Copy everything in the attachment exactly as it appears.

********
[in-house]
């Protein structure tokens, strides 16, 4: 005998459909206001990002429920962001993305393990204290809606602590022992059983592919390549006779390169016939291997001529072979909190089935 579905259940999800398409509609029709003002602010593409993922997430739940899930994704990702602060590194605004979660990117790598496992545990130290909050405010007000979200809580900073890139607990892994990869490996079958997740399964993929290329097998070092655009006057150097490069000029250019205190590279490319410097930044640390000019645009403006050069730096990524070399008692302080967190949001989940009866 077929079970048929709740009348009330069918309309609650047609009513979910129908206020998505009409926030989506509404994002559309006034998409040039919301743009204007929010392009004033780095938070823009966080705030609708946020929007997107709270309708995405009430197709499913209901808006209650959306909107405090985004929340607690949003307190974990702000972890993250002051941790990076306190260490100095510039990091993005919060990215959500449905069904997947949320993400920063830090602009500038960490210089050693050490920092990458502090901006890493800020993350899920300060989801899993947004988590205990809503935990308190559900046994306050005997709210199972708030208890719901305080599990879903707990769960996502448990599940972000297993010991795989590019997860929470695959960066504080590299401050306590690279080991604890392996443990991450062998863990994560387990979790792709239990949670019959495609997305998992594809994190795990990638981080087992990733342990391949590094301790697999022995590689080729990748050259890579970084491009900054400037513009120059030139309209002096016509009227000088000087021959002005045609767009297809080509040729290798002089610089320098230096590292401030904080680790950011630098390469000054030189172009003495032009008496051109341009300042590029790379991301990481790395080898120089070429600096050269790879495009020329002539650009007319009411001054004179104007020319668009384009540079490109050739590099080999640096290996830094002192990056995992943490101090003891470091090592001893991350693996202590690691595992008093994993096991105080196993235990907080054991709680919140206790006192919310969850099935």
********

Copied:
[in-house]
């Protein structure tokens, strides 16, 4: 005998459909206001990002429920962001993305393990204290809606602590022992059983592919390549006779390169016939291997001529072979909190089935 579905259940999800398409509609029709003002602010593409993922997430739940899930994704990702602060590194605004979660990117790598496992545990130290909050405010007000979200809580900073890139607990892994990869490996079958997740399964993929290329097998070092655009006057150097490069000029250019205190590279490319410097930044640390000019645009403006050069730096990524070399008692302080967190949001989940009866 077929079970048929709740009348009330069918309309609650047609009513979910129908206020998505009409926030989506509404994002559309006034998409040039919301743009204007929010392009004033780095938070823009966080705030609708946020929007997107709270309708995405009430197709499913209901808006209650959306909107405090985004929340607690949003307190974990702000972890993250002051941790990076306190260490100095510039990091993005919060990215959500449905069904997947949320993400920063830090602009500038960490210089050693050490920092990458502090901006890493800020993350899920300060989801899993947004988590205990809503935990308190559900046994306050005997709210199972708030208890719901305080599990879903707990769960996502448990599940972000297993010991795989590019997860929470695959960066504080590299401050306590690279080991604890392996443990991450062998863990994560387990979790792709239990949670019959495609997305998992594809994190795990990638981080087992990733342990391949590094301790697999022995590689080729990748050259890579970084491009900054400037513009120059030139309209002096016509009227000088000087021959002005045609767009297809080509040729290798002089610089320098230096590292401030904080680790950011630098390469000054030189172009003495032009008496051109341009300042590029790379991301990481790395080898120089070429600096050269790879495009020329002539650009007319009411001054004179104007020319668009384009540079490109050739590099080999640096290996830094002192990056995992943490101090003891470091090592001893991350693996202590690691595992008093994993096991105080196993235990907080054991709680919140206790006192919310969850099935």